The Mesolithic settlement site of Yderhede on Skagens Odde is interesting because it lies on Denmark's highest Littorina coastline, 13 m above present-day sea level. The settlement was founded on peaty ground on the shore of a sheltered fjord. Pollen-analytical investigations have been carried out on marine/brackish gyttja deposits containing refuse from the settlement. These marine sediments were formed as a result of a transgression starting around 5300 cal. BC, reaching a maximum of 13 m above present sea level. Settlement took place during a subsequent regression and ceased in connection with a new Atlantic transgression. Subsequently, the lagoon silted up partly due to isostatic land upheaval of the area. The settlement lies on flat ground below the marked raised coastal cliff that runs from Frederikshavn to Hirtshals, see figure 1. The formation of this cliff has previously been assigned to the time of the Littorina Sea, but it is now suggested that it was formed in Late Glacial times. The two transgressions demonstrated here have been fitted into the overall pattern for sea-level change in Denmark. Subsequently, on the basis of well-dated sea-level curves for Southern Scandinavia, dates are given for the highest shore levels of the Littorina Sea. As a result of the interaction between increasing upheaval in a north-easterly direction and the general sea-level rise during the Littorina transgression, the maximum in the Gothenburg area (23 m-isobase) occurs as early as 6300 cal. BC, whereas the maximum at the 0m-isobase in Southern Denmark first occurs around 3600 cal. BC.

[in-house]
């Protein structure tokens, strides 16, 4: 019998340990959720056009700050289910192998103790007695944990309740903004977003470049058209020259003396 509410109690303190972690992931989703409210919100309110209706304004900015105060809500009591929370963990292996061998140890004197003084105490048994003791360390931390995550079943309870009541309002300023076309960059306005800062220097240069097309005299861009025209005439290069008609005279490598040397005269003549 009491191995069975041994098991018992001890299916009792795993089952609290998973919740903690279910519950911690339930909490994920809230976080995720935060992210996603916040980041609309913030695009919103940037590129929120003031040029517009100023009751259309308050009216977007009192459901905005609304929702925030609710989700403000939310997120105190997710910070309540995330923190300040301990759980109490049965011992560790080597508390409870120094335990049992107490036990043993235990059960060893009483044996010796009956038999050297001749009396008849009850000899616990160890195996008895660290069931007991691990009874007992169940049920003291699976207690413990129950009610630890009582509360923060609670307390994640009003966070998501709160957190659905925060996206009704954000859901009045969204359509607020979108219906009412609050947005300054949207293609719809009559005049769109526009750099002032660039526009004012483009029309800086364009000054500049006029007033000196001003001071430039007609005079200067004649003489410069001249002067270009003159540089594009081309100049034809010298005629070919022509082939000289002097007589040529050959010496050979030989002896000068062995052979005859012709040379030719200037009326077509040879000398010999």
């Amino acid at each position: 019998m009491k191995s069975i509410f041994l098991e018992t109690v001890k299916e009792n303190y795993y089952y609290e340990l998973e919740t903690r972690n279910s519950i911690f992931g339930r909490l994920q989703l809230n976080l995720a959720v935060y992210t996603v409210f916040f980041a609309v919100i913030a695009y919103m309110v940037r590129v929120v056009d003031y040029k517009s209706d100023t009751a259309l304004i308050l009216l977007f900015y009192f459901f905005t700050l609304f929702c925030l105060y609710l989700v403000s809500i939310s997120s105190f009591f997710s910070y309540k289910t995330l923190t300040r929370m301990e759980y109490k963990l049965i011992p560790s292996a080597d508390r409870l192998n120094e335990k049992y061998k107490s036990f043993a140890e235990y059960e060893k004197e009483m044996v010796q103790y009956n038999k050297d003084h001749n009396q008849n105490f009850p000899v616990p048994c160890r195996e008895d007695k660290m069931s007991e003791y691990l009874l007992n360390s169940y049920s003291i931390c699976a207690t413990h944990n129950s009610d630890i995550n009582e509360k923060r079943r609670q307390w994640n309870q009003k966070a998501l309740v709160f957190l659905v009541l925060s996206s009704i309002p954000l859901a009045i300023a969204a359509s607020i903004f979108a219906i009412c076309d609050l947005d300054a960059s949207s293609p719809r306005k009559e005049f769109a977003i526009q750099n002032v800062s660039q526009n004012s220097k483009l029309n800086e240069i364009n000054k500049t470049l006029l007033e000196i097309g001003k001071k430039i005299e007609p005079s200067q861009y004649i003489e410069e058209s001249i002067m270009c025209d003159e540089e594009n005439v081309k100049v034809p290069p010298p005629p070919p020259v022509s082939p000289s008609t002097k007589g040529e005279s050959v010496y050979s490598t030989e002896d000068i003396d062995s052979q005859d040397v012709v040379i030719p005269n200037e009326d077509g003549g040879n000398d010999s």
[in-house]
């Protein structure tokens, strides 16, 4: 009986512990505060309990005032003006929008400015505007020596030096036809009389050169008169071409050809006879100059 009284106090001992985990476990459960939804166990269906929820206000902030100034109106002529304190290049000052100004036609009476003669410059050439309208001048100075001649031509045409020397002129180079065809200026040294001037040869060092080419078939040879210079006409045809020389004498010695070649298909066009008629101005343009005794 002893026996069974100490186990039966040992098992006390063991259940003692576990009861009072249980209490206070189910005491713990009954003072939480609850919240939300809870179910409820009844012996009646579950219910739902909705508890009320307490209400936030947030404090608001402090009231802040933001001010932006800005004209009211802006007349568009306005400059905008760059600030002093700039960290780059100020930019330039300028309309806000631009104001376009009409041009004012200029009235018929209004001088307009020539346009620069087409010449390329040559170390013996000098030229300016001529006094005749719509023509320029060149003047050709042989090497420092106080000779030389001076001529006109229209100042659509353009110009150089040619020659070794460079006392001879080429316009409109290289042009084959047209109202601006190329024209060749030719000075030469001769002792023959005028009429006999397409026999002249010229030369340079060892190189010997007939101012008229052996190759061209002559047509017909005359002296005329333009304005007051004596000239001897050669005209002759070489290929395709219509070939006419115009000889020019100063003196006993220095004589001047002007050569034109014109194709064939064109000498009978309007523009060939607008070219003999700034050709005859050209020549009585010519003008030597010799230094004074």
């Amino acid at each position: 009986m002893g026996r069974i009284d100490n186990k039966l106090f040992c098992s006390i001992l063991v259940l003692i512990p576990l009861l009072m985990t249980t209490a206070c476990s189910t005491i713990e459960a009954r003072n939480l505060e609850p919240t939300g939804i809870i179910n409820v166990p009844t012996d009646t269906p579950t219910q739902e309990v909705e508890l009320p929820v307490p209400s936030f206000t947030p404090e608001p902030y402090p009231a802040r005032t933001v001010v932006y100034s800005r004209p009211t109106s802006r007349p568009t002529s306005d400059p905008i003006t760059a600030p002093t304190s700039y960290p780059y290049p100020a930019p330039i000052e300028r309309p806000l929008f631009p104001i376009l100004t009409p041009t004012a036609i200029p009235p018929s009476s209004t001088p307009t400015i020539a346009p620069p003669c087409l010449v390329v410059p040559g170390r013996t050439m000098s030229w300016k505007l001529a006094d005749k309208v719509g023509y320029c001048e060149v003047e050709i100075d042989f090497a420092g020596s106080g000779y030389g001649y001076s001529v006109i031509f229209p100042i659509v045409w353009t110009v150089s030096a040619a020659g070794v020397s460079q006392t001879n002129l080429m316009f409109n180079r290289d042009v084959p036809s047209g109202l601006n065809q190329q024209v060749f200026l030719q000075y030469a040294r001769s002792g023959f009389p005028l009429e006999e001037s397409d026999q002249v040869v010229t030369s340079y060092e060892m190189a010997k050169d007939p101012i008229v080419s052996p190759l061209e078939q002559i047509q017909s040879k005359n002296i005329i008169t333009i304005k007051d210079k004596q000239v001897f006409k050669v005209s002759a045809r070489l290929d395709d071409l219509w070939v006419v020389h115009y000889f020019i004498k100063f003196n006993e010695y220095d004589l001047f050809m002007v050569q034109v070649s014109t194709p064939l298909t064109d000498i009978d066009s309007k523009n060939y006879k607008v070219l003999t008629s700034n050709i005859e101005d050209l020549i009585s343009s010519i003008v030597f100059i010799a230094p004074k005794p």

|Tidsskrift||Polish Geological Institute Special Papers|
|Status||Udgivet - 2008|
- Programområde 5: Natur og klima